Apollo moon rocks help transform understanding of the universe

Moon rocks are on display at the Johnson Space Center in Houston on May 23, 2019. (AFP / Chris Lefkow)
Updated 16 June 2019

Apollo moon rocks help transform understanding of the universe

  • Apollo astronauts collected 842 pounds (382 kilograms) of rocks and soil during their six missions to the Moon
  • NASA planetary scientist says the astronauts only directly explored an area roughly the size of a large shopping mall

HOUSTON, Texas: Moon rocks look rather nondescript — they are often gray in color — but for NASA planetary scientist Samuel Lawrence, they are the “most precious materials on Earth.”
What is certain is that the lunar samples first gathered by Apollo 11’s Neil Armstrong nearly 50 years ago have helped transform our understanding of the cosmos.
Apollo astronauts collected 842 pounds (382 kilograms) of rocks and soil during their six missions to the Moon between 1969 and 1972 and brought it all back to Earth.
“The Moon is the Rosetta Stone of the solar system,” Lawrence, who works at the Johnson Space Center in Houston, said in an interview with AFP. “It’s the cornerstone of planetary science.”
“People don’t fully appreciate just how important studying the Apollo samples was for understanding the solar system and the universe around us,” he said.
“Many of the discoveries that we’ve made in planetary science, not just on the Moon, but on Mercury, on Mars, on some of the asteroids, directly relate to some of the results that we obtained during the Apollo missions.”
Studying Apollo rocks has given scientists an understanding of how the Moon was created, roughly at the same time as Earth some 4.3 to 4.4 billion years ago.
Debris spent the next several hundred million years coalescing in Earth orbit into the Moon we have today, explained Lawrence.
“We learned that the interior structure of the Moon is like the Earth,” he said. “It has a crust, it has a mantle and it has a core.”
And while life evolved on Earth, “the Moon is lifeless,” he said.

Tourist attraction
Several moon rocks are on display at the Johnson Space Center, where they attract hundreds of thousands of visitors every year.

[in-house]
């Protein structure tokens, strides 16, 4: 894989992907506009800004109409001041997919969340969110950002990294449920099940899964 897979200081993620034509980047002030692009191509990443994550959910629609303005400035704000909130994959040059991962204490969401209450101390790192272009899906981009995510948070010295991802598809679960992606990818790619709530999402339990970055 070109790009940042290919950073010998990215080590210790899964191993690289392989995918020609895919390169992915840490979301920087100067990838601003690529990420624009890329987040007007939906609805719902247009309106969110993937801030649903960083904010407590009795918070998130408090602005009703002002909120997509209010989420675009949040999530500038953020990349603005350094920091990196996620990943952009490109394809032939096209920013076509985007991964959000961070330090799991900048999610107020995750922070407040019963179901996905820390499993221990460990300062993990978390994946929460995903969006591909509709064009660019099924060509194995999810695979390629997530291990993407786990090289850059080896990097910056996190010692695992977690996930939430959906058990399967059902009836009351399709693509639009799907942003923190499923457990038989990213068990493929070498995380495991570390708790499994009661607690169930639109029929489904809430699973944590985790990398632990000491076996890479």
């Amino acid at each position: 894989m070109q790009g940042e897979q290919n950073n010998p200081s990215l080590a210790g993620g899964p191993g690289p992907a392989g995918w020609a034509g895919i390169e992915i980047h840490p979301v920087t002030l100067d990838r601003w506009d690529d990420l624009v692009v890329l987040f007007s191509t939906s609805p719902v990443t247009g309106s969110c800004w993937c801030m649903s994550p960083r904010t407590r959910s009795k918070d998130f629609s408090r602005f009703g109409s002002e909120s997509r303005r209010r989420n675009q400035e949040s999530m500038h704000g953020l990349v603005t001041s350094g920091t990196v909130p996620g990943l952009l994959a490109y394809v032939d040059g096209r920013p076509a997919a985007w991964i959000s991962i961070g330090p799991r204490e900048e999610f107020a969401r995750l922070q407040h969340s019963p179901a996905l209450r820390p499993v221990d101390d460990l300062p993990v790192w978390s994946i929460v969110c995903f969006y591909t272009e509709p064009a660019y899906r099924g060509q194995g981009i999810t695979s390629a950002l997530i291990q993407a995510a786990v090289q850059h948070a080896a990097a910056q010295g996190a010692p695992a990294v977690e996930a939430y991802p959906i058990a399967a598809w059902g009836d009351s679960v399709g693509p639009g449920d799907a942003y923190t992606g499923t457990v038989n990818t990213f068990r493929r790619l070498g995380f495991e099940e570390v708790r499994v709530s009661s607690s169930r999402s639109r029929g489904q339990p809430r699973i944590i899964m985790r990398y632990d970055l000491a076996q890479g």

President Richard Nixon also gave moon rocks from Apollo 11 and Apollo 17 to all of the nations of the world — 135, at the time — as a token of US goodwill.
But most of the moon rocks are kept at NASA’s Lunar Sample Laboratory in Houston. Another cache of samples is stored at White Sands, New Mexico.
“They’re kept in sealed sample containers in a secure vault that’s capable of surviving hurricanes and many other natural disasters,” Lawrence said.
Lunar samples are being handed out this year to scientists around the country for further study to mark the 50th anniversary of the Apollo 11 mission.
“We’re very careful,” Lawrence said. “These are the most precious materials on Earth and they go through a rigorous process when scientists request a sample.”
And while the samples have been in NASA hands for five decades, new discoveries are still being made.
“The rocks haven’t changed but our ability to analyze them has in terms of laboratory equipment,” Lawrence said.
Among the recent discoveries? Evidence of water.
“We’re not talking about lots of water,” Lawrence said. “But it’s there and we didn’t really appreciate it during the Apollo era.”
Lawrence said he is excited about the possibility of sending astronauts back to the Moon, a goal President Donald Trump has set for 2024.
“The (Apollo) astronauts only directly explored an area that’s roughly the size of a large suburban shopping mall,” Lawrence said. “There’s a lot of places on the Moon that we haven’t yet explored.”
“Six missions to the Moon transformed our understanding of the universe,” he said. “Imagine what happens when we’re going there for weeks or months at a time. It’s going to be pretty spectacular.”


Virgin Galactic unveils supersonic jet design

Updated 05 August 2020

Virgin Galactic unveils supersonic jet design

  • The aircraft is capable of carrying 19 passengers while traveling at three times the speed of sound at altitudes of up to 60,000 feet

LONDON: Virgin Galactic this week unveiled the design of its supersonic jet, which it promises will “open up a new frontier in high-speed travel.”

The aircraft, capable of carrying 19 passengers while traveling at three times the speed of sound at altitudes of up to 60,000 feet, will be designed and developed in partnership with Rolls-Royce.

“We are excited to complete the Mission Concept Review and unveil this initial design concept of a high-speed aircraft, which we envision as blending safe and reliable commercial travel with an unrivaled customer experience,” said George Whitesides, chief space officer at Virgin Galactic.

“We are pleased to collaborate with the innovative team at Rolls-Royce as we strive to develop sustainable, cutting-edge propulsion systems for the aircraft, and we are pleased to be working with the FAA to ensure our designs can make a practical impact from the start.

“We have made great progress so far, and we look forward to opening up a new frontier in high-speed travel,” he added.

Richard Branson, the company’s founder, could travel into space as the first passenger as early as next year, Virgin Galactic said in a statement.

The spaceflight venture has repeatedly pushed back the date it will take the first tourists outside Earth’s atmosphere and said 600 people have already paid $250,000 to reserve a seat.

Virgin Galactic said on Monday it “expects to advance to the next phase of its test flight program” in the autumn, with two manned flights.

“Assuming both flights demonstrate the expected results, Virgin Galactic anticipates Sir Richard Branson’s flight to occur in the first quarter of 2021,” the company said.

The groundbreaking flight by Branson would pave the way for future commercial space journeys, Virgin Galactic said.